Plenty Stock and IPO: Can You Invest in This Vertical Farming Company?
Vertical farming is still in its early stages, but Plenty is rapidly emerging as one of the frontrunners. Read more to learn about your options for investing in Plenty stock or similar companies.
David Dierking Updated April 20th, 2022
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What is Plenty?
Vertical farming uses climate-controlled environments in large warehouses to grow produce. Because greens and vegetables are grown in vertical stacks, they use a fraction of the land typically needed in outdoor farms.
Co-founded in 2014 by Nate Storey and Matt Barnard, Plenty is one such vertical farming company that brings fresh, pesticide-free produce to consumers. It offers several leafy greens and herbs, including lettuce, kale, and spring mixes.
Vertical farming also comes with many environmental advantages. Plenty’s produce contains no pesticides or GMOs. Because water is recycled and filtered, Plenty can grow its crops with only about 5% of the water typically used on outdoor farms.
The company claims that it can increase the yield of its crops to more than 350 times that of traditional farming. Plenty is also capable of growing crops 365 days a year and avoids the risks of extreme weather conditions. It doesn’t matter if the weather is too cold, too hot, too rainy, or too dry. Besides, produce can be grown next to urban centers where the consumers are located. There is no need to put leafy greens into trucks and transport them for hundreds of miles while they wilt.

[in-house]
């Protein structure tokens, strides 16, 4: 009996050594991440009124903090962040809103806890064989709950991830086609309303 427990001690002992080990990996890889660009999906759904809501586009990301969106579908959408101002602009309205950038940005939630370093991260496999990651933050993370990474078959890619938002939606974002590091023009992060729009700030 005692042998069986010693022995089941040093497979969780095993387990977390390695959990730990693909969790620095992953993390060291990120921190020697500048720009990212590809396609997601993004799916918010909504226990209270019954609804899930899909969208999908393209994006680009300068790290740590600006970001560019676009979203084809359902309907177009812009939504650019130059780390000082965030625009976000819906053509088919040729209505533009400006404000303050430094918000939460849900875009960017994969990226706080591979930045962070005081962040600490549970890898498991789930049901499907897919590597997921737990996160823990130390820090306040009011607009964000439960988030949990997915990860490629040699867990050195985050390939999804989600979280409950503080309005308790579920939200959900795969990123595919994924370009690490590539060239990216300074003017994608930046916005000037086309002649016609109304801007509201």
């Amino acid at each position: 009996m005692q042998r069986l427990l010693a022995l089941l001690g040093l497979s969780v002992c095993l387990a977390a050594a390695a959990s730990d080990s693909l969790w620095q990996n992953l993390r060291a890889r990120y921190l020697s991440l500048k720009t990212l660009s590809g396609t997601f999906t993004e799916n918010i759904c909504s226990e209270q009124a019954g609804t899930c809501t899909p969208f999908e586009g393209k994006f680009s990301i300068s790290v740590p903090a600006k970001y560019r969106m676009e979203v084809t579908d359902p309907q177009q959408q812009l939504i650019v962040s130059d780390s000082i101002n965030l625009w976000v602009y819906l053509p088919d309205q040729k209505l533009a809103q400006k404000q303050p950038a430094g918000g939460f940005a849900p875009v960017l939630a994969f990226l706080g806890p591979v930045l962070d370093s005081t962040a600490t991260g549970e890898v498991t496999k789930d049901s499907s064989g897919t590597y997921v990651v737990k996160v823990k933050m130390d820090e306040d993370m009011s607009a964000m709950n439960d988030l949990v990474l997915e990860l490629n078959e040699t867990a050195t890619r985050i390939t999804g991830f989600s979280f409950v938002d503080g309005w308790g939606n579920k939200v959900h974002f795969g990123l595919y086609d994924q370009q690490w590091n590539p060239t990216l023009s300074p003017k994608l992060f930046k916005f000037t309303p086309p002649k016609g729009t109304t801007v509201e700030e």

Where are Plenty farms located?
Plenty is headquartered in San Francisco, California, and employs roughly 400 people. The first Plenty farm, pictured above, opened in San Francisco in 2018. There is also a second farm and plant science research facility in Laramie, WY. The launch of the third, 95,000-square-foot facility in Compton, California, was scheduled for 2020 but delayed by the COVID pandemic. This facility expects to deliver its first crops in early 2022.
The company’s warehouses are located near the California markets Plenty serves. Whereas traditional farming might require transporting produce over long distances, Plenty can harvest, package, and deliver its crops in as little as a day. That improves the freshness of the product and reduces costly spoilage.
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Is Plenty different from other vertical farming startups?
- Plenty has a special relationship with Walmart, but its produce can also be found in Whole Foods and Albertsons
- Plenty relies on AI and robots to grow its crops
- Farms are powered using clean energy
While most vertical farms offer environmental benefits (less land, less water, no pesticides), Plenty has a few unique advantages.
The first is its distribution. As part of Walmart’s investment in Plenty, the supermarket giant will put Plenty’s produce in its stores. The current plan is for the company to supply its leafy greens to Walmart stores later this year.
Once the Compton location is fully operational, it will eventually be the supplier to all Walmart locations in California. As Plenty builds more farms – it plans on having 500 farms worldwide longer-term – it will supply more Walmart stores.